Think of the end. Talk about the end with people you love. Live well. Leave good. Perhaps this is a better contingency plan.
I woke up today, walked outside and sniffed the air. It was there: Christmas. I could smell it in the cold, dry wind that signaled the beginning of the harmattan. It was there in the dust that twirled in the air; in this incredible heat from an angry sun, ever less often punctuated by rain. Rain in November was crazy– if anyone knows the seasons in Nigeria you know there should be none of that past October. But Lagos is the city cushioned by the Atlantic. We get rain whenever and harmattan only when it wins the battle of seasons. Yet there’s Christmas. I heard my first jingle yesterday: Jingle Bells, odd song to sing without snow or sleighs. But the season transcends international boundaries and brings with it a spirit of oneness. I can pretend the mist outside my window, sneaking in beneath glass panes isn’t trying to dry out the oil on my skin or dissipate the next hour, leaving in its wake chapped lips. I can pretend its snow like all the Christmas movies I’ve seen.
Soon corporate buildings will light up with decorations welcoming clients and customers with some cheer. The shops will advertise hampers filled with regular everyday items, strung together with red and green bows. And yes, I get to close work in a few weeks and run home—home could be the village back East with the rest of the family, sucking on marrows from goat meat pepper soup, or it could be here in Lagos, enjoying the road without traffic congestion and the freshest air you can breathe for a while.
For the first time all the stress and heartache of this year suddenly melts away. The moments of joy I’ve experienced seems like nothing compared to what is coming ahead. I finally get what the Apostle meant when he said leaving behind the past and striving for what’s ahead. There is no certainty what’s ahead, but somehow there is no fear of tomorrow—just hope. Lots of hope and a joy that cannot be explained
It’s amazing what one month can do. If we could take half the cheer of December and distribute to gloomier months—like October or May—there’d be so much left. I think though that December’s cheer lies in the knowledge of the end of a season and hopefully the beginning of a new one. The anticipation of meeting loved ones again. Perhaps the added joy that comes from bringing happiness to others. And there’s Christ—the birth of hope to a world filled with sadness. It’s a good time to remember what the 25th means for Christians all over the world.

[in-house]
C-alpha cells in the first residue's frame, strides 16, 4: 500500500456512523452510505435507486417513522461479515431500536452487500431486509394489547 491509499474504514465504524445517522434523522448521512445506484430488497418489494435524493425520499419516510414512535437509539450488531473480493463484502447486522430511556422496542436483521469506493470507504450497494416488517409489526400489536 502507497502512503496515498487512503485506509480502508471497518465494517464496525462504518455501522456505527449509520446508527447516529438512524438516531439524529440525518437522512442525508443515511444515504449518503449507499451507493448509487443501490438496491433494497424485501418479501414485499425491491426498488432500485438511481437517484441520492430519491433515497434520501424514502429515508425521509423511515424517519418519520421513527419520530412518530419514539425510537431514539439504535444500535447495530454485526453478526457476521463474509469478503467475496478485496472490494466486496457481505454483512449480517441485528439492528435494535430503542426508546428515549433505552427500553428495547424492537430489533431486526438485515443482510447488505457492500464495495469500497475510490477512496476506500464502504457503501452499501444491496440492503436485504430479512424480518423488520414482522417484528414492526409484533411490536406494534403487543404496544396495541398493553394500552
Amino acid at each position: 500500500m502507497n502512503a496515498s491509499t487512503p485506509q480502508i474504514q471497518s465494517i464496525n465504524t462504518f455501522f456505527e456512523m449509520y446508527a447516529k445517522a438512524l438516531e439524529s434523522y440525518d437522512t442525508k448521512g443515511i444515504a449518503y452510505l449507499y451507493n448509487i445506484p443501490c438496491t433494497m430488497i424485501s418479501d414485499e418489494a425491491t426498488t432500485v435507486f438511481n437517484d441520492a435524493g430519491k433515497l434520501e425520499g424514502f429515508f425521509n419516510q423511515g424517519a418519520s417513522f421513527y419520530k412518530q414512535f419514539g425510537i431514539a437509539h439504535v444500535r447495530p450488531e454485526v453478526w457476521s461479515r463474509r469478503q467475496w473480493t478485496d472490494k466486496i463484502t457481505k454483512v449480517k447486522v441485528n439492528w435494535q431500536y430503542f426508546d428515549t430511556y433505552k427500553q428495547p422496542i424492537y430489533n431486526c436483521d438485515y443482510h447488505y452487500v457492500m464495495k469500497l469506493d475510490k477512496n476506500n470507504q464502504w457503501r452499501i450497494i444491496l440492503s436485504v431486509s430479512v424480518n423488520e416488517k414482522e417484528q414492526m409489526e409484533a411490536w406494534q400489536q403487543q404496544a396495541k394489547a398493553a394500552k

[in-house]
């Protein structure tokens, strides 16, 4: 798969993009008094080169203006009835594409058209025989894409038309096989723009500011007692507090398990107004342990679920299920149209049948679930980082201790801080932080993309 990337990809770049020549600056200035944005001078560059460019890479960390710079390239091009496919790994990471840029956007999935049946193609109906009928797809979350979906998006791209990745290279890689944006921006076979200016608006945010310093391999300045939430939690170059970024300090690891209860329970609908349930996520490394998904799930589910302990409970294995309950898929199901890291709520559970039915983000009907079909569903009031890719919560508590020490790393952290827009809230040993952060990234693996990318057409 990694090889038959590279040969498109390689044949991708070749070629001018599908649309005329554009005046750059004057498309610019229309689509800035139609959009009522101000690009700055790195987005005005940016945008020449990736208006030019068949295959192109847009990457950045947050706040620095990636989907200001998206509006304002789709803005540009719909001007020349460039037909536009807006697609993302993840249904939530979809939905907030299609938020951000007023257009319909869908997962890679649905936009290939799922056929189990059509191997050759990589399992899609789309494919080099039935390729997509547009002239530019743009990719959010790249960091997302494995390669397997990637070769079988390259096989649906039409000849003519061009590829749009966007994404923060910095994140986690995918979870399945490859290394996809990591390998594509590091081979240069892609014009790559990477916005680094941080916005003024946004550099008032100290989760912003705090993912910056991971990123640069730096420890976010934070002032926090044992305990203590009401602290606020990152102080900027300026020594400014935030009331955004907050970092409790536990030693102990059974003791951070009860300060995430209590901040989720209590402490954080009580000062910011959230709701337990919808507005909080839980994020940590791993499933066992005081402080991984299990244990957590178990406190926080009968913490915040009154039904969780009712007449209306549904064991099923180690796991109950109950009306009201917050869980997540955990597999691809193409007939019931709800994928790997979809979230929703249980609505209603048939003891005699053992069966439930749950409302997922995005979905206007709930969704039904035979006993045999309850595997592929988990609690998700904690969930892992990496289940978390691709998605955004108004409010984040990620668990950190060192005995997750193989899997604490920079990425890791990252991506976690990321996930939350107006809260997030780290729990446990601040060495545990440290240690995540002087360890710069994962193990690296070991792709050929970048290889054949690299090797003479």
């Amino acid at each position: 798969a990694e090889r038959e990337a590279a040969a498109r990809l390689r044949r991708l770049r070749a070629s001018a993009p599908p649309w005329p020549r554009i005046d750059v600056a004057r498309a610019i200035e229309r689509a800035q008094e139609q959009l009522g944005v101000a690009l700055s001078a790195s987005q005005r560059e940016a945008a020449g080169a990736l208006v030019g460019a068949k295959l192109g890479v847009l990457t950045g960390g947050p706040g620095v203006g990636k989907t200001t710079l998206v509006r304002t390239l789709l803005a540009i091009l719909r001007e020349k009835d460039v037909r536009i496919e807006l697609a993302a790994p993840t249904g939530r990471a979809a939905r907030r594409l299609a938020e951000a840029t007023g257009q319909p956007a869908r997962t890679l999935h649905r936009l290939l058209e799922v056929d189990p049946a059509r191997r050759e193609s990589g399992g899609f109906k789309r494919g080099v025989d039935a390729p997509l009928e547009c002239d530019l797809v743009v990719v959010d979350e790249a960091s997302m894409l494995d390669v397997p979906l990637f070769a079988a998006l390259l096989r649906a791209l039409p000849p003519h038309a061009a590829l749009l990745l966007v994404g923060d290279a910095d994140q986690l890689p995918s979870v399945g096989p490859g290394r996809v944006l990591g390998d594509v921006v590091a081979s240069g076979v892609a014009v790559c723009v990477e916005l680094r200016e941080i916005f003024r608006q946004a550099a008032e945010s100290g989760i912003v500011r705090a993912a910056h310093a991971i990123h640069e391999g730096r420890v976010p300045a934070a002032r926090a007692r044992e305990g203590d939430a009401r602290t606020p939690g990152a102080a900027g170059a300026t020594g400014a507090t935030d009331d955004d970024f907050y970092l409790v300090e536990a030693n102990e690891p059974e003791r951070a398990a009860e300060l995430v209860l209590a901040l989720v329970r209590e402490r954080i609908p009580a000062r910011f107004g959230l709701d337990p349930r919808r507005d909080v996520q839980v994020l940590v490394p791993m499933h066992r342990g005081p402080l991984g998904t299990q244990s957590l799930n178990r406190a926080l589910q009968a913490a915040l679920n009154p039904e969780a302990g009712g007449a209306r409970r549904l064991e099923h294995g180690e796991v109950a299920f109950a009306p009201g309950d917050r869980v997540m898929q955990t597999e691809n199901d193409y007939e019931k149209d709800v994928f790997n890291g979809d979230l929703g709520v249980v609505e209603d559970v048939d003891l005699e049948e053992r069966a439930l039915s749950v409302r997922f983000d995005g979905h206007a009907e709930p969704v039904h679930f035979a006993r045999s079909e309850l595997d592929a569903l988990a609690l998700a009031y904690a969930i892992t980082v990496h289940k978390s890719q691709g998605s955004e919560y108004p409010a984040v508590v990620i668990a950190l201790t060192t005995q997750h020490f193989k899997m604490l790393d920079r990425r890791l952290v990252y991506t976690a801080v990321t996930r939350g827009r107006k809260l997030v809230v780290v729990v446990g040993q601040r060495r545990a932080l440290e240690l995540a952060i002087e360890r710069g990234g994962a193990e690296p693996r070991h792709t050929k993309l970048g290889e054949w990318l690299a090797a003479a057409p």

Christmas will come whether there is heat, cold or rain. It is ironical though that a season of birth and life will be heralded by another season of dying plants. But who cares? Death hasn’t been more appealing knowing that when it’s past, new life will bloom again. I think it will be nice to forget what day it is for the rest of the month and watch it glide by gracefully.
May your lives be filled with all the cheer December brings.
My blogging friend George over at the Off Key Of Life does this exercise where he plays on the dark-side. The general idea is to get out of your comfort zone and write something different fiction-wise. It seems like a good idea so I’ve decided to give it a shot too. Why did I choose flirting with darkness? Because that’s what it feels like to me lol. Continue reading
Do you ever feel like there are two contrasting emotions clawing at your neck, fighting to get out? Continue reading
When you made your first million, the world rejoiced with you. You were in you mid-twenties and that was a huge achievement. Your mother was ecstatic, now she could tie all the expensive wrappers to the next August meeting and climb the social ladder. You were not bothered, the woman had done so much for you and no amount of wrappers could equate that. Your only regret was that your father wasn’t here to celebrate this day with you. There were tales of his suffering from a mysterious sickness that defied medical attention. Your mother always seemed upset when you asked about him, what kind of things he liked to do, that eventually you stopped asking. Time and again, you would visit his grave at the back of the compound and talk about all you’d accomplished over a short time. Continue reading